"Raising Stanley -- What It Takes To Claim Hockey's Ultimate Prize" was written by Minnesota-based author Ross Bernstein and published by Triumph Books.

It's hockey oral history at its best because Ross interviewed NHL legends and, in their own words -- well -- talked Stanley. This is the first of three excerpts:

Ken Dryden on The True Meaning Of Winning The Cup: "The Stanley Cup is the ultimate punch line to the story, and the story is what makes the punch line work. The story is all about that particular season and of all the hard work, preparation and sacrifice that went into that season. The Cup is the culmination of your goals that you set out in quest of many months before."

John Tonelli on The True meaning Of Winning The Cup: "Ever since I was a little kid, all I could think about was possibly winning a Stanley Cup one day. It was a goal I had set very early in my life, and to achieve it was extremely rewarding. Truly a dream come true."

Frank Mahovlich on Life Lessons: "Respect is the big thing. You have to play with respect, and you have to earn the respect of your teammates. You depend so much on your fellow players, and it really takes a team effort to win a championship."

Mike Richter on Life Lessons: "One of the things that's very apparent is that it rarely happens by accident. To win The Cup you have to go through and 82 game schedule and then play at the highest level for another two and a half months of playoff hockey which is such a grind. It's two and a half months of living like a monk."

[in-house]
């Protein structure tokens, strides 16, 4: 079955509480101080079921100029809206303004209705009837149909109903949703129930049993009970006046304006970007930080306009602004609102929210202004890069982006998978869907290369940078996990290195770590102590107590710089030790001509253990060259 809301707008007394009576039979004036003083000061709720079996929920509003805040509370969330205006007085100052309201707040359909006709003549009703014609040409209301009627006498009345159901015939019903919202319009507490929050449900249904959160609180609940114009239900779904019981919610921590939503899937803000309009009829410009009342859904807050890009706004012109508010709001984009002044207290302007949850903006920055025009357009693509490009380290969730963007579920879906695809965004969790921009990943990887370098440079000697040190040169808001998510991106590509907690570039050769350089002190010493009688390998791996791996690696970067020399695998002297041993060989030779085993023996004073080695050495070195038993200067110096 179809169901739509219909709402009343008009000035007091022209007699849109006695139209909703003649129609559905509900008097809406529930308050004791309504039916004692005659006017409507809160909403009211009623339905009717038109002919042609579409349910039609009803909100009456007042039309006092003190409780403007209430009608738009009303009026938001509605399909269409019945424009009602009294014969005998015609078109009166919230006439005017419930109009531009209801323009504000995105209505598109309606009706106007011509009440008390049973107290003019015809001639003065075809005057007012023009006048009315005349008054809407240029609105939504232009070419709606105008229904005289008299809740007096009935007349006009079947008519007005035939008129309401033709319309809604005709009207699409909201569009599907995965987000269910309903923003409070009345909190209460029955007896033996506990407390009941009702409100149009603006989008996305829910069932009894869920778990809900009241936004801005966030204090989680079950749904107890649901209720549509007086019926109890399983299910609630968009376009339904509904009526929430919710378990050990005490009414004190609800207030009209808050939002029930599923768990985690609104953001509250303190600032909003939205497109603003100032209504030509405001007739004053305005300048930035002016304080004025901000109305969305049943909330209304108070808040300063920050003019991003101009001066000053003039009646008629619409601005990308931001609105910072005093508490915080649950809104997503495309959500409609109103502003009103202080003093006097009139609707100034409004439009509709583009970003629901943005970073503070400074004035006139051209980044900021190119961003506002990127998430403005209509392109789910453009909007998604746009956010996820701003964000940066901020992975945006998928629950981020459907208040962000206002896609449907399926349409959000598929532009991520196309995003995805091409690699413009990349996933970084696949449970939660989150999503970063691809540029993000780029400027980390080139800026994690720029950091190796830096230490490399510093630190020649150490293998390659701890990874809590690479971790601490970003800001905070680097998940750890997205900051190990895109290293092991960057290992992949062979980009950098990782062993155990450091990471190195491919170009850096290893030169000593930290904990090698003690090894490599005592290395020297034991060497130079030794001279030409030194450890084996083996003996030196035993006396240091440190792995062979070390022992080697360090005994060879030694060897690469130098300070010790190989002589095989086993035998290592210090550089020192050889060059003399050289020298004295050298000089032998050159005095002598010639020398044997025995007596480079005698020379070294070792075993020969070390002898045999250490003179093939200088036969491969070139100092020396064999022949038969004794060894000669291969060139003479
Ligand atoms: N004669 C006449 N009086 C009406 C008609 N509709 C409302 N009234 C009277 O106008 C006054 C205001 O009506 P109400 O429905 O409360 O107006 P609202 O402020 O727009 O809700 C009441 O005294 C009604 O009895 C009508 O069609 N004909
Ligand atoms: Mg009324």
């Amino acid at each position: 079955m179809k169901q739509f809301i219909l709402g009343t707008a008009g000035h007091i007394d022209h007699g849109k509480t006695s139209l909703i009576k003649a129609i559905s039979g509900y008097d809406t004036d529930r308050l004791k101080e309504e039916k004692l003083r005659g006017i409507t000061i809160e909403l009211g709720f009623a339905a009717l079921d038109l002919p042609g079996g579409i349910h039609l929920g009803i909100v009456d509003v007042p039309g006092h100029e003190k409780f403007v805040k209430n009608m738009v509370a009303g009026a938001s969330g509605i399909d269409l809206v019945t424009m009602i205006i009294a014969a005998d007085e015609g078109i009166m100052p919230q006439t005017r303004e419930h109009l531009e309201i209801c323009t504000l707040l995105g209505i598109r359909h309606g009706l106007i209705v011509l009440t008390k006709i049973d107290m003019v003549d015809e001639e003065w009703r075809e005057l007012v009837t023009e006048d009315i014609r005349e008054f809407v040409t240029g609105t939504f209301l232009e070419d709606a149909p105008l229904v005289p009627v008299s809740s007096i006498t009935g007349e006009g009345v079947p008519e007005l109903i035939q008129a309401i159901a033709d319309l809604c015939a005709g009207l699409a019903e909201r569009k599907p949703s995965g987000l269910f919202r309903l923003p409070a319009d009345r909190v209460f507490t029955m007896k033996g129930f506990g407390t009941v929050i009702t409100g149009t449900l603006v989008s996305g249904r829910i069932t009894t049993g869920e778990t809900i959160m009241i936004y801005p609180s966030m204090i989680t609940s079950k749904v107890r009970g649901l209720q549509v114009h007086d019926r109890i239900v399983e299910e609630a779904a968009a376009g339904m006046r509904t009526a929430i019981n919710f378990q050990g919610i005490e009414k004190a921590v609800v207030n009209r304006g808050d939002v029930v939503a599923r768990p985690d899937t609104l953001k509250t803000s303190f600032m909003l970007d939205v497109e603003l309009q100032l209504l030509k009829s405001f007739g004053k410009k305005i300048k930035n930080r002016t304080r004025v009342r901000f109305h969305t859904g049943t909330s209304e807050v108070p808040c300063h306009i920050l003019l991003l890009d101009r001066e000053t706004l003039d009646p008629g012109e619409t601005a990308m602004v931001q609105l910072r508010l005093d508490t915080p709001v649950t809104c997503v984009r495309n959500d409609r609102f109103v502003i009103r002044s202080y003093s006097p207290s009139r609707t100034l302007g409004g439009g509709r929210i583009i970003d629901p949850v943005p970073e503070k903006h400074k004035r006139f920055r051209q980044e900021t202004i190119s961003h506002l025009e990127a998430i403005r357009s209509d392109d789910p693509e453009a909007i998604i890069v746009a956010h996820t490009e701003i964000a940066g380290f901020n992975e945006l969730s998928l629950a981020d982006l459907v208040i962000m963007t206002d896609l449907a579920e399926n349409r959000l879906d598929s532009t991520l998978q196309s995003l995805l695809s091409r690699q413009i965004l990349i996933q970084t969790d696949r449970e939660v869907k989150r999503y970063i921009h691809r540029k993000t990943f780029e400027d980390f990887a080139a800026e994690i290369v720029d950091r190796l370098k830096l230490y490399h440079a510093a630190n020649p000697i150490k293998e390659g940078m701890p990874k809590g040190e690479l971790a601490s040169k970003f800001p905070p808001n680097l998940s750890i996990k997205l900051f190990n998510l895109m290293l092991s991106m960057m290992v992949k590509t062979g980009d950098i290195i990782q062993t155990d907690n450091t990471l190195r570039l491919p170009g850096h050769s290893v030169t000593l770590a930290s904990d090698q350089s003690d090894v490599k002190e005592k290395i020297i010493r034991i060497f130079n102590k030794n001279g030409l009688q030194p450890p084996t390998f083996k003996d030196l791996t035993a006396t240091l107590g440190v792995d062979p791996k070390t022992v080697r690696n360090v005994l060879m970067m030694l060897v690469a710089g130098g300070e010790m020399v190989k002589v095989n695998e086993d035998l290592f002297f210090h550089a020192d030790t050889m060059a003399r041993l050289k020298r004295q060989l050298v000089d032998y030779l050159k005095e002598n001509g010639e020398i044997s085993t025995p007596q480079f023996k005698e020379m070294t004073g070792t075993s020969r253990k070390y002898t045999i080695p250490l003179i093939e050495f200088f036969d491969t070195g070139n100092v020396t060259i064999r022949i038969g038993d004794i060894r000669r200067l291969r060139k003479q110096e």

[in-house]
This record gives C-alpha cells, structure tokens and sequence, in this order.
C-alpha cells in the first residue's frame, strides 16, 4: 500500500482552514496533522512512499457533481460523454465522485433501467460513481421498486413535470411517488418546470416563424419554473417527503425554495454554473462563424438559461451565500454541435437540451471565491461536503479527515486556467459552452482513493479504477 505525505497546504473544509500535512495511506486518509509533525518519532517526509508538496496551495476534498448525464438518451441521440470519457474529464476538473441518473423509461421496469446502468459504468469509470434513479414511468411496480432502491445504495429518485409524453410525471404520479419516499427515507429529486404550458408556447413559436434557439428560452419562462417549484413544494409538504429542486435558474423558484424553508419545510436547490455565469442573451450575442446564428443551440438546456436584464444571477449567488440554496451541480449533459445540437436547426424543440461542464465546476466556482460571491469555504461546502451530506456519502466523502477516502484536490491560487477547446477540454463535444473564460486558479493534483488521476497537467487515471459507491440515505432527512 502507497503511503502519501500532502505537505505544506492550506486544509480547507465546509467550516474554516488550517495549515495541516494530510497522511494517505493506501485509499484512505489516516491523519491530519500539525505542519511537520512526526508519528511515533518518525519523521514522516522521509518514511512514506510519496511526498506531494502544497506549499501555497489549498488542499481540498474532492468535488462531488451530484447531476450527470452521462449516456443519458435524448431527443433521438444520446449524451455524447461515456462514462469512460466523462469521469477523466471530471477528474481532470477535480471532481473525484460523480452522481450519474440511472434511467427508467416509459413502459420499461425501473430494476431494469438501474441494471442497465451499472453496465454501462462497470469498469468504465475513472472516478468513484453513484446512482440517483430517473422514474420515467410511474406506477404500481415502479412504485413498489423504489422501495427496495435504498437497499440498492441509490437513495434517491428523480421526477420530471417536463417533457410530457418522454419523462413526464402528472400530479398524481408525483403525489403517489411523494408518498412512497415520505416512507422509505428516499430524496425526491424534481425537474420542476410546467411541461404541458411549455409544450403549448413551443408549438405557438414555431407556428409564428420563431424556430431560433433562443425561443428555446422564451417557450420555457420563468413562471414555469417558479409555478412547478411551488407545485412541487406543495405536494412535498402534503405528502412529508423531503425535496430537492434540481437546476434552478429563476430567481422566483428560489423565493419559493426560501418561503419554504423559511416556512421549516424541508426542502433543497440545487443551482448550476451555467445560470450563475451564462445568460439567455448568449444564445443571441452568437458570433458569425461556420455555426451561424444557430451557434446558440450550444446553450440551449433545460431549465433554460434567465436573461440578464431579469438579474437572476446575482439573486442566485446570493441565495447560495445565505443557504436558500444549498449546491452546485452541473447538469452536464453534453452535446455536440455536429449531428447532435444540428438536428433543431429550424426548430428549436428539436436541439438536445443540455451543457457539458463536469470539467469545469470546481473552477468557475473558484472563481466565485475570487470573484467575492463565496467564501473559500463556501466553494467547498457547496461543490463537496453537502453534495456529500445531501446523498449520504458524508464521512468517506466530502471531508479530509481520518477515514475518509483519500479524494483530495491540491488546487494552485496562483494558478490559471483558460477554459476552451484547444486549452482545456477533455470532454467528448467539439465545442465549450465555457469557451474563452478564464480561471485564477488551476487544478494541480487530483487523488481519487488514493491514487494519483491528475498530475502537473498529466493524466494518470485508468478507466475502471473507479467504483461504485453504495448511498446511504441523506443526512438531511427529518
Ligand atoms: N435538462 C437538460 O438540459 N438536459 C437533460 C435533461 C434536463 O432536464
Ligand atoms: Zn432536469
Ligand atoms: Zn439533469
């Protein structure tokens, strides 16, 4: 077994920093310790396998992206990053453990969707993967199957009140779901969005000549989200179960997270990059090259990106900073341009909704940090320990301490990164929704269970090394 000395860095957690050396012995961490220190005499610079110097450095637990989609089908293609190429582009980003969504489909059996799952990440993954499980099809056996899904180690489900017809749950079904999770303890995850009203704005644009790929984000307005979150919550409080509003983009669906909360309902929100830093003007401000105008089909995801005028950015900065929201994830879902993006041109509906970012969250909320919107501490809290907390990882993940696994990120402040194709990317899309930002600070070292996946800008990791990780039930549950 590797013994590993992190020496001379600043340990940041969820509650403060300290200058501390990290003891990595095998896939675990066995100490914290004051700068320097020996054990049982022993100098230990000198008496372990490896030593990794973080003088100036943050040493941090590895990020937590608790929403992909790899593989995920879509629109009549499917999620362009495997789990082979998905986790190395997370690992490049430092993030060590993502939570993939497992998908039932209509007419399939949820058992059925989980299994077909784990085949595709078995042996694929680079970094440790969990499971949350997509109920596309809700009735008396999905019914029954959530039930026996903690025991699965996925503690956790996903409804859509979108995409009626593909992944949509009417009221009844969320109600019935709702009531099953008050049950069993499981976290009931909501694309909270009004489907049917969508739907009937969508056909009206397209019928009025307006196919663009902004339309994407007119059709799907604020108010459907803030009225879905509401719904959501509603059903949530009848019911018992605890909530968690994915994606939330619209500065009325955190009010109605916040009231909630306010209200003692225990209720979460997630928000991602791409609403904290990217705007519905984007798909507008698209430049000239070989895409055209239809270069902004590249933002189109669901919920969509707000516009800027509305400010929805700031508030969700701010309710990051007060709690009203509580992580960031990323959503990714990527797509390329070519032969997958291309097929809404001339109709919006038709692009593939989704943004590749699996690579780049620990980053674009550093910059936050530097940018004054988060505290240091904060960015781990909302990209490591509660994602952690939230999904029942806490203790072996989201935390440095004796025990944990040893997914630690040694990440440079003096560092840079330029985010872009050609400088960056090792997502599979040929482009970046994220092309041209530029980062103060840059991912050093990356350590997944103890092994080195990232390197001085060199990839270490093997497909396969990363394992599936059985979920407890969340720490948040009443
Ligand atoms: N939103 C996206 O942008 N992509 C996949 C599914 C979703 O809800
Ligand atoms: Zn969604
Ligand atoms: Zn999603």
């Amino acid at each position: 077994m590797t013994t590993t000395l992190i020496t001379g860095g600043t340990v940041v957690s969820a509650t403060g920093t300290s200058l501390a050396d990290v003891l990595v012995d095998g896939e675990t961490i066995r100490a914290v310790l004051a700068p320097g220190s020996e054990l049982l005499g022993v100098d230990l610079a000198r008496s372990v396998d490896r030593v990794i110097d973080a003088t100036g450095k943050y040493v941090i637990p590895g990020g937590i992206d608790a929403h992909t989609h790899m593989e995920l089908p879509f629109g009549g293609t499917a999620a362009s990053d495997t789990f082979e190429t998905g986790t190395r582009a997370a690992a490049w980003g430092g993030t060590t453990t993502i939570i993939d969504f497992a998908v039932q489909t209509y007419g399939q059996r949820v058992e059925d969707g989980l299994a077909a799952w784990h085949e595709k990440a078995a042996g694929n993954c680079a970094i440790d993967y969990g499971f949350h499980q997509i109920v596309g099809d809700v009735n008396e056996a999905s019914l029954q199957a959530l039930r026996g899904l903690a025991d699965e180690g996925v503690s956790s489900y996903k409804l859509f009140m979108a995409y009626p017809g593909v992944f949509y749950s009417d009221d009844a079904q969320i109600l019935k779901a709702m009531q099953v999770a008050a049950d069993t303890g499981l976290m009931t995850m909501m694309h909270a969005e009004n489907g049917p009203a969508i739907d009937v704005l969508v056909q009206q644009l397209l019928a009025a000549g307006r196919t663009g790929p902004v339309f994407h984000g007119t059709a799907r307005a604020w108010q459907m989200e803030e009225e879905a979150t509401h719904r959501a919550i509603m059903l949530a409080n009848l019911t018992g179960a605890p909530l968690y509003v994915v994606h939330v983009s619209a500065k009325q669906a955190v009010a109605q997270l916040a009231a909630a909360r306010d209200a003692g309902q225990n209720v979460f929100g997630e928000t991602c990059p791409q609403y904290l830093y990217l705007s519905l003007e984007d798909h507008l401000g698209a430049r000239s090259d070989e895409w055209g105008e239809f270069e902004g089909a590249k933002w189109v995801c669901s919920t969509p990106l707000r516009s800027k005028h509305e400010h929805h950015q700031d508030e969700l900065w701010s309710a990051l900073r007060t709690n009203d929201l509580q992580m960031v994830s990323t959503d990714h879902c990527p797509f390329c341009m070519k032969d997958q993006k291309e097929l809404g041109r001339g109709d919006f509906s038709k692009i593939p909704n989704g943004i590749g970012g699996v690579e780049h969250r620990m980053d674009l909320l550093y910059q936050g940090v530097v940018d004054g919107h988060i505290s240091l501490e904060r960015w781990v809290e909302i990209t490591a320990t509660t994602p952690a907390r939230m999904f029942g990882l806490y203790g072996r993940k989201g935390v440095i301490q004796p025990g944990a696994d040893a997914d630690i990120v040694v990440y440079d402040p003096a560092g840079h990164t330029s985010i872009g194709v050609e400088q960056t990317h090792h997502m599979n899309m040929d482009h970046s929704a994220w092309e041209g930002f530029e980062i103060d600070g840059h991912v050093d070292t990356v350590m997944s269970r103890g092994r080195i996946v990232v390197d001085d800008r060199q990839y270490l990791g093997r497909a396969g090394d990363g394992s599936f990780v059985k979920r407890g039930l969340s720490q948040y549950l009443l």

Rod Brind'Amour On Winning As A team: "We had a great group of individuals who put the team first. Beyond that, we were really hungry -- especially the older veterans such as myself who had never won it before. There was a sense of urgency and the younger players responded to that. Our guys just wanted it more than everybody else that season."

John MacLean On Winning As A Team: "We were a team that year. We were close and genuinely liked each other. It was a total team effort. Everybody contributed regardless of his role. We were not a team of superstars by any means; just a lot of solid players. But I believe that you have to lose it before you can win it."

(MORE ON MONDAY)

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WHO SAID IT? "Would you trust him with your collection plate?" (ANSWER BELOW)

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THIS MATTERS TO ME BUT WHY?

The NHL and the players' union agreed that the Team Payroll Range established for the 2022-2 Year -- pursuant to the CBA __ provides for a Lower Limit of $61 million,a Midpoint of $71,7 million and an Upper Limit of $82.5 million.

I get excited about this stuff because whenever the NHLPA and NHL agree on anything, we're farther away from another work stoppage!

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ANSWER TO WHO SAID IT? Terry Crisp, on tough guy Theo Fleury, who once was an altar boy!